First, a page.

Almost a decade after we first laid eyes on the Tuatara, SSC North America has finally put the hypercar into production.

Pre-production of the Tuatara has been up and running at SSC's facility in Richland, Washington, for several months and the company confirmed Thursday that the first example will be delivered to its owner in the third quarter of 2019.

SSC handles most of the work in-house, including construction of the car's carbon fiber monocoque chassis and body. The aerodynamic shape of the car, penned by famed designer Jason Castriota, has a coefficient of drag rating of just 0.279, which is among the lowest of any high-performance car in production today.

SSC said it was able to achieve a clean look thanks to a combination of active and static wings, along with side mounted buttresses designed to manipulate airflow around the car and help boost downforce while also minimizing drag for top speed runs. CEO and founder Jerod Shelby is on the record for stating that the Tuatara is the only hypercar with a legitimate shot at the 300 mph barrier.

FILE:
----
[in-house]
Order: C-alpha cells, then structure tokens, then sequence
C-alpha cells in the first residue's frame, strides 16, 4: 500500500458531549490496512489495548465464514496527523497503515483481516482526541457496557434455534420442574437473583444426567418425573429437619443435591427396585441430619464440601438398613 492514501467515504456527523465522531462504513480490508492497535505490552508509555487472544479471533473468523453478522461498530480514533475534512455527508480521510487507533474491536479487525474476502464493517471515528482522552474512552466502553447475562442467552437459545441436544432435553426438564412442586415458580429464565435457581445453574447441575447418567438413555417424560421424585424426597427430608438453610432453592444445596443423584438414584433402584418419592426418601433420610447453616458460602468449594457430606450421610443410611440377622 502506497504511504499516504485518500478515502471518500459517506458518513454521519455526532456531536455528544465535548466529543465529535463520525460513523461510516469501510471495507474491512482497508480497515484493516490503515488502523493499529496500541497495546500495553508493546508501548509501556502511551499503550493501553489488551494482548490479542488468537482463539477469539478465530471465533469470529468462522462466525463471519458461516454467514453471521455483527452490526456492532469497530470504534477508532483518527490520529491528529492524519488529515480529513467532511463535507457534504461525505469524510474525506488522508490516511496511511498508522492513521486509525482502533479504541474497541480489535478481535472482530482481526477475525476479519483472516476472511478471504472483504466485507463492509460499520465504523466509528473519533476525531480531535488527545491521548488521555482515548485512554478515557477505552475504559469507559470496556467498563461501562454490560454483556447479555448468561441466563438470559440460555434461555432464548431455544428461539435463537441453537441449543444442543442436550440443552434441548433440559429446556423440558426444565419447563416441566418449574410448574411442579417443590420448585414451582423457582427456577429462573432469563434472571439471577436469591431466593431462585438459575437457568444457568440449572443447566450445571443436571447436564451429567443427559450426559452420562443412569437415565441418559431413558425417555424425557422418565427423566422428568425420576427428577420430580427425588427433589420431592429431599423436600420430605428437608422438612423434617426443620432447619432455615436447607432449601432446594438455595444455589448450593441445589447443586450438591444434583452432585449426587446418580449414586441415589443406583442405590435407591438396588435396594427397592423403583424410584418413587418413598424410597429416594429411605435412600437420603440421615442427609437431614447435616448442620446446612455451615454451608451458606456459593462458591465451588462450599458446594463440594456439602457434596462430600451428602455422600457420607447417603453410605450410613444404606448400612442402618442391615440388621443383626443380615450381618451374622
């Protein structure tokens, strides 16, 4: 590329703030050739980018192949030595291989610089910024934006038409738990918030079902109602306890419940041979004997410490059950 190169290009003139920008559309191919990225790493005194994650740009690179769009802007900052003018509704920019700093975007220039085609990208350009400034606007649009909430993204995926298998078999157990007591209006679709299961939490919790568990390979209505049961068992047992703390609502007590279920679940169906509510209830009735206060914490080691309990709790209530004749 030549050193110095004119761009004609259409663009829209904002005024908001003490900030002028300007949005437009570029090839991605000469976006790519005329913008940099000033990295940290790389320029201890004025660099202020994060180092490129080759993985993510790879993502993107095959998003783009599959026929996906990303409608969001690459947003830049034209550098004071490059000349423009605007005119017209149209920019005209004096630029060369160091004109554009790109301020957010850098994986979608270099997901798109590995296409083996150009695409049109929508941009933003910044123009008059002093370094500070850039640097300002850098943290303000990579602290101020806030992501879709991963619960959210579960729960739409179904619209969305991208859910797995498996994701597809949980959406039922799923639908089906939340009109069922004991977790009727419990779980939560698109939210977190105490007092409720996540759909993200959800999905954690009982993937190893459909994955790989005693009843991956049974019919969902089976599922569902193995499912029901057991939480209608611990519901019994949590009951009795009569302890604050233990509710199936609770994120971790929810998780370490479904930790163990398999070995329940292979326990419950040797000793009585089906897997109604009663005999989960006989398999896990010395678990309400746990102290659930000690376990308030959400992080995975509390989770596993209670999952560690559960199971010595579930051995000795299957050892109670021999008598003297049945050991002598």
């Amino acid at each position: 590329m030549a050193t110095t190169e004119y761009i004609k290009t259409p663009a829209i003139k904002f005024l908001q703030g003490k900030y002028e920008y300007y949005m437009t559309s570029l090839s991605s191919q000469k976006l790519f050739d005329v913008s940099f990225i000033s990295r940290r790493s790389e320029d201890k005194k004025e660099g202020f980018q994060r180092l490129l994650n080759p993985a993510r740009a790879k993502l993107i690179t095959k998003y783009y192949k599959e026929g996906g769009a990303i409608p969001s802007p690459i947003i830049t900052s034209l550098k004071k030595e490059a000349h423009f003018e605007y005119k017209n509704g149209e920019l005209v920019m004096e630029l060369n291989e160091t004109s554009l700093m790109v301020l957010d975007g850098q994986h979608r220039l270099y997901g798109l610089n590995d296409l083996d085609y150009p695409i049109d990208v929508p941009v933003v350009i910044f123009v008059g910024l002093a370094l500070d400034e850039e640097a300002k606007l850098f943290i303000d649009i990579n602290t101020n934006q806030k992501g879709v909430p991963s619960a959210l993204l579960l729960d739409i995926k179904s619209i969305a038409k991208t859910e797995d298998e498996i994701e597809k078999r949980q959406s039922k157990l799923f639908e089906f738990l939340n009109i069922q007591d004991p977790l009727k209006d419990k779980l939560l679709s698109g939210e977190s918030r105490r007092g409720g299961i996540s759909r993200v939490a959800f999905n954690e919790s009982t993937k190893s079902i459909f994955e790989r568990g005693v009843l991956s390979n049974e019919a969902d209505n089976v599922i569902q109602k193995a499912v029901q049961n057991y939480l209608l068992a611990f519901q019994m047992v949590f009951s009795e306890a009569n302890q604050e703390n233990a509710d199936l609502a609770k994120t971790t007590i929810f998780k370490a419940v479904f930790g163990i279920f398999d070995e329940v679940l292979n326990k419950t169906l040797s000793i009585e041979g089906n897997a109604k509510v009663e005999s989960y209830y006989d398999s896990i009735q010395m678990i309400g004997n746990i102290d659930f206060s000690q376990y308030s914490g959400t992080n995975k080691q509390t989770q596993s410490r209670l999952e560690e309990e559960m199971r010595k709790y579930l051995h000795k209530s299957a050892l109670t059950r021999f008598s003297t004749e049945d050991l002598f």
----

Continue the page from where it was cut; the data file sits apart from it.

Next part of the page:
The current land speed record for a production car is the 277.9 mph set by a Koenigsegg Agera RS in 2017, which SSC is keen to beat. Other performance targets of the Tuatara include a 0-60 mph time of 2.5 seconds and a quarter-mile ET of 9.75 seconds.

To smash the competition, the Tuatara will rely on a bespoke 5.9-liter twin-turbocharged V-8 developed by SSC. The engine has been dyno tested at 1,350 horsepower on pump gas and as much as 1,750 hp with E85. And the choice of transmission is a 7-speed automated manual sourced from Italy's CIMA, which was chosen for its high-speed (shifts in less than 100 milliseconds) and low-weight characteristics. We'll remind you that the dry weight of the Tuatara is only 2,750 pounds. That's a full 600 pounds lighter than a Lamborghini Aventador SVJ.

SSC Tuatara

SSC Tuatara

Inside the car, there's a configurable instrument cluster with a 300 mph speedometer and information for shift points and horsepower usage. Most of the controls are via a touchscreen display, and while prototype Tuataras skip traditional side- and rear-view mirrors in favor of a camera-based system, it isn't clear if the production model will, too.

A driving modes selector is included and features a Sport mode that can lower the suspension, with the ride height at the front dropping to just 4.0 inches, for ultimate track performance.

Details on the reveal of the first customer example of the SSC Tuatara will be released at a later date.